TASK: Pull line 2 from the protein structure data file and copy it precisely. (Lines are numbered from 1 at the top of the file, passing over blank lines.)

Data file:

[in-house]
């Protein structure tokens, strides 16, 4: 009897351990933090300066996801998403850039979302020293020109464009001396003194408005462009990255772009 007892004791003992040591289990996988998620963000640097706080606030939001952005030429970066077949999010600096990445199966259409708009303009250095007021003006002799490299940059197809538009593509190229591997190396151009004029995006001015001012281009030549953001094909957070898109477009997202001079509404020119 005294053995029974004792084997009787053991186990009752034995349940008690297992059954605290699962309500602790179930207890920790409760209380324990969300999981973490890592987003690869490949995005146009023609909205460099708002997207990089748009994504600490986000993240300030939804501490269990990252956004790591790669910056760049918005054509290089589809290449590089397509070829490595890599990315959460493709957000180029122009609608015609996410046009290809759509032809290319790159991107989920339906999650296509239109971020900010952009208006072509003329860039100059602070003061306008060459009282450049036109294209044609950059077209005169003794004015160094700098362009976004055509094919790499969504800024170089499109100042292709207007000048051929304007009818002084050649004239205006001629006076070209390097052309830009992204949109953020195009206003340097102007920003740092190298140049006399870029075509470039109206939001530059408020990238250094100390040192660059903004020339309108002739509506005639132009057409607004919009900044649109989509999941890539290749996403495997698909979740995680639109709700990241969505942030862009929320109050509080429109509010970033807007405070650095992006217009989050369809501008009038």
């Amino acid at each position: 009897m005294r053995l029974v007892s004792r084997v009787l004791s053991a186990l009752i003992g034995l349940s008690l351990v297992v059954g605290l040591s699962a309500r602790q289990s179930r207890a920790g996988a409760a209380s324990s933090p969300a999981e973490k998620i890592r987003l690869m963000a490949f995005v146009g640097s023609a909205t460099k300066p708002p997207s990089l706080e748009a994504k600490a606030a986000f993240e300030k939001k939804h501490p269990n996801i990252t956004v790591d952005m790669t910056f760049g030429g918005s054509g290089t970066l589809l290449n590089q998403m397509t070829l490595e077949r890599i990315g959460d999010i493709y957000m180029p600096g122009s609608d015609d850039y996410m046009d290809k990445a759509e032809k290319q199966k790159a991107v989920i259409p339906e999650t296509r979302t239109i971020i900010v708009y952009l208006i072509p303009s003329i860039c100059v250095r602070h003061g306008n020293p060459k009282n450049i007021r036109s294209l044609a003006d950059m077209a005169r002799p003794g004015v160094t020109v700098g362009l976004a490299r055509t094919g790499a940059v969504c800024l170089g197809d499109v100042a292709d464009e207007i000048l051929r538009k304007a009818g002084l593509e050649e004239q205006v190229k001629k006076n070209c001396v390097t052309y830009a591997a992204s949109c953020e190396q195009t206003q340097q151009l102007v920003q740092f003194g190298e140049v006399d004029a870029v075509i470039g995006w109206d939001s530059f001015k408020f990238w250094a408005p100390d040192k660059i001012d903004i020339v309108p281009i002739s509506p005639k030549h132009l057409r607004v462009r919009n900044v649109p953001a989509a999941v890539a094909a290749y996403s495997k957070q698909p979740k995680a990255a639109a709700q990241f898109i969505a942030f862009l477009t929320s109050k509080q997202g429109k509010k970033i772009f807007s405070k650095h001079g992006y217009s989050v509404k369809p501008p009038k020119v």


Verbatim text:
């Protein structure tokens, strides 16, 4: 009897351990933090300066996801998403850039979302020293020109464009001396003194408005462009990255772009 007892004791003992040591289990996988998620963000640097706080606030939001952005030429970066077949999010600096990445199966259409708009303009250095007021003006002799490299940059197809538009593509190229591997190396151009004029995006001015001012281009030549953001094909957070898109477009997202001079509404020119 005294053995029974004792084997009787053991186990009752034995349940008690297992059954605290699962309500602790179930207890920790409760209380324990969300999981973490890592987003690869490949995005146009023609909205460099708002997207990089748009994504600490986000993240300030939804501490269990990252956004790591790669910056760049918005054509290089589809290449590089397509070829490595890599990315959460493709957000180029122009609608015609996410046009290809759509032809290319790159991107989920339906999650296509239109971020900010952009208006072509003329860039100059602070003061306008060459009282450049036109294209044609950059077209005169003794004015160094700098362009976004055509094919790499969504800024170089499109100042292709207007000048051929304007009818002084050649004239205006001629006076070209390097052309830009992204949109953020195009206003340097102007920003740092190298140049006399870029075509470039109206939001530059408020990238250094100390040192660059903004020339309108002739509506005639132009057409607004919009900044649109989509999941890539290749996403495997698909979740995680639109709700990241969505942030862009929320109050509080429109509010970033807007405070650095992006217009989050369809501008009038």